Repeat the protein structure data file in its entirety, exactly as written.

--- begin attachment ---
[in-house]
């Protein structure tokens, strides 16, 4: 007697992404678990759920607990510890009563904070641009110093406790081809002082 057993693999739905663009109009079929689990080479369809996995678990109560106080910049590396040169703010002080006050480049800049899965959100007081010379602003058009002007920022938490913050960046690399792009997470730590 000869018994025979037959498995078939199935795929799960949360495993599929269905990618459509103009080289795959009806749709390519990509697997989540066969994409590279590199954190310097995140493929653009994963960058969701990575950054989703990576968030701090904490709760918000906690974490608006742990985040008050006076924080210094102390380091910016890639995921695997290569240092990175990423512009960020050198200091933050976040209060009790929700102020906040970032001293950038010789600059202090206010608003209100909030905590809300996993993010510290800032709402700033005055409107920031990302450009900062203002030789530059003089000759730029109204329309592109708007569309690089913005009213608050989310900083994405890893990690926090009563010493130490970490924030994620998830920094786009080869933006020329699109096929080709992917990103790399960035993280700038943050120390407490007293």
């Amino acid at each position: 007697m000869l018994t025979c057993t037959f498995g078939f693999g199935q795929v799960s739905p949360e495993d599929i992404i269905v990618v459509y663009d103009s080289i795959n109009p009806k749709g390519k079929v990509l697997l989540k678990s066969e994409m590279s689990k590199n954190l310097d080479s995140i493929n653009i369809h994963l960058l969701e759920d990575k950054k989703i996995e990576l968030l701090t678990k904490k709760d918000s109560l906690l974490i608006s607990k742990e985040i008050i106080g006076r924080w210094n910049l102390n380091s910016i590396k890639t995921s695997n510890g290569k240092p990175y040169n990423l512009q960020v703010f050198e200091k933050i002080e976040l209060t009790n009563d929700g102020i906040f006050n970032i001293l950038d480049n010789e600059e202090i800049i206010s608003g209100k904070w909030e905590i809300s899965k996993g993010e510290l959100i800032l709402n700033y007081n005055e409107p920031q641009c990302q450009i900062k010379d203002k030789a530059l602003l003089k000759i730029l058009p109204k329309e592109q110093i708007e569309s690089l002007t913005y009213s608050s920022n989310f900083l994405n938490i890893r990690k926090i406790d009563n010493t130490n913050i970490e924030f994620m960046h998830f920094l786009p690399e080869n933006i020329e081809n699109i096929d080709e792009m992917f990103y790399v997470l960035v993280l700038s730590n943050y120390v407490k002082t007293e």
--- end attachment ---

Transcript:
[in-house]
């Protein structure tokens, strides 16, 4: 007697992404678990759920607990510890009563904070641009110093406790081809002082 057993693999739905663009109009079929689990080479369809996995678990109560106080910049590396040169703010002080006050480049800049899965959100007081010379602003058009002007920022938490913050960046690399792009997470730590 000869018994025979037959498995078939199935795929799960949360495993599929269905990618459509103009080289795959009806749709390519990509697997989540066969994409590279590199954190310097995140493929653009994963960058969701990575950054989703990576968030701090904490709760918000906690974490608006742990985040008050006076924080210094102390380091910016890639995921695997290569240092990175990423512009960020050198200091933050976040209060009790929700102020906040970032001293950038010789600059202090206010608003209100909030905590809300996993993010510290800032709402700033005055409107920031990302450009900062203002030789530059003089000759730029109204329309592109708007569309690089913005009213608050989310900083994405890893990690926090009563010493130490970490924030994620998830920094786009080869933006020329699109096929080709992917990103790399960035993280700038943050120390407490007293």
């Amino acid at each position: 007697m000869l018994t025979c057993t037959f498995g078939f693999g199935q795929v799960s739905p949360e495993d599929i992404i269905v990618v459509y663009d103009s080289i795959n109009p009806k749709g390519k079929v990509l697997l989540k678990s066969e994409m590279s689990k590199n954190l310097d080479s995140i493929n653009i369809h994963l960058l969701e759920d990575k950054k989703i996995e990576l968030l701090t678990k904490k709760d918000s109560l906690l974490i608006s607990k742990e985040i008050i106080g006076r924080w210094n910049l102390n380091s910016i590396k890639t995921s695997n510890g290569k240092p990175y040169n990423l512009q960020v703010f050198e200091k933050i002080e976040l209060t009790n009563d929700g102020i906040f006050n970032i001293l950038d480049n010789e600059e202090i800049i206010s608003g209100k904070w909030e905590i809300s899965k996993g993010e510290l959100i800032l709402n700033y007081n005055e409107p920031q641009c990302q450009i900062k010379d203002k030789a530059l602003l003089k000759i730029l058009p109204k329309e592109q110093i708007e569309s690089l002007t913005y009213s608050s920022n989310f900083l994405n938490i890893r990690k926090i406790d009563n010493t130490n913050i970490e924030f994620m960046h998830f920094l786009p690399e080869n933006i020329e081809n699109i096929d080709e792009m992917f990103y790399v997470l960035v993280l700038s730590n943050y120390v407490k002082t007293e």